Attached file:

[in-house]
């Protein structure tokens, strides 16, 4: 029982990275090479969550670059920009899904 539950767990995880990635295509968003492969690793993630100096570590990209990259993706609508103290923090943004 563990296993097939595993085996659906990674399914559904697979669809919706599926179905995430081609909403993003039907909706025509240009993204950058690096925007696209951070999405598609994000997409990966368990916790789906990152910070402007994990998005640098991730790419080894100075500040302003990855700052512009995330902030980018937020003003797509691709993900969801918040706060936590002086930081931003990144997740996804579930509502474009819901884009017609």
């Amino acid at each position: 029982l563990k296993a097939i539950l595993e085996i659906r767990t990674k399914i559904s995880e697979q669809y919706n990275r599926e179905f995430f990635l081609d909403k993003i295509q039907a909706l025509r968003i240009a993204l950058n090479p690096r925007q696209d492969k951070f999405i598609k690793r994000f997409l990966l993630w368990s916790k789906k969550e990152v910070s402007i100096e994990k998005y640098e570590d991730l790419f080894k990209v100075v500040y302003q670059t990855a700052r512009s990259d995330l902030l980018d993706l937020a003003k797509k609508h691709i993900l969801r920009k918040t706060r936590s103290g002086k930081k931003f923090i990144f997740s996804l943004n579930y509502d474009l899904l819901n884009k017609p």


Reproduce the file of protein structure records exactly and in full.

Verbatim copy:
[in-house]
């Protein structure tokens, strides 16, 4: 029982990275090479969550670059920009899904 539950767990995880990635295509968003492969690793993630100096570590990209990259993706609508103290923090943004 563990296993097939595993085996659906990674399914559904697979669809919706599926179905995430081609909403993003039907909706025509240009993204950058690096925007696209951070999405598609994000997409990966368990916790789906990152910070402007994990998005640098991730790419080894100075500040302003990855700052512009995330902030980018937020003003797509691709993900969801918040706060936590002086930081931003990144997740996804579930509502474009819901884009017609």
């Amino acid at each position: 029982l563990k296993a097939i539950l595993e085996i659906r767990t990674k399914i559904s995880e697979q669809y919706n990275r599926e179905f995430f990635l081609d909403k993003i295509q039907a909706l025509r968003i240009a993204l950058n090479p690096r925007q696209d492969k951070f999405i598609k690793r994000f997409l990966l993630w368990s916790k789906k969550e990152v910070s402007i100096e994990k998005y640098e570590d991730l790419f080894k990209v100075v500040y302003q670059t990855a700052r512009s990259d995330l902030l980018d993706l937020a003003k797509k609508h691709i993900l969801r920009k918040t706060r936590s103290g002086k930081k931003f923090i990144f997740s996804l943004n579930y509502d474009l899904l819901n884009k017609p």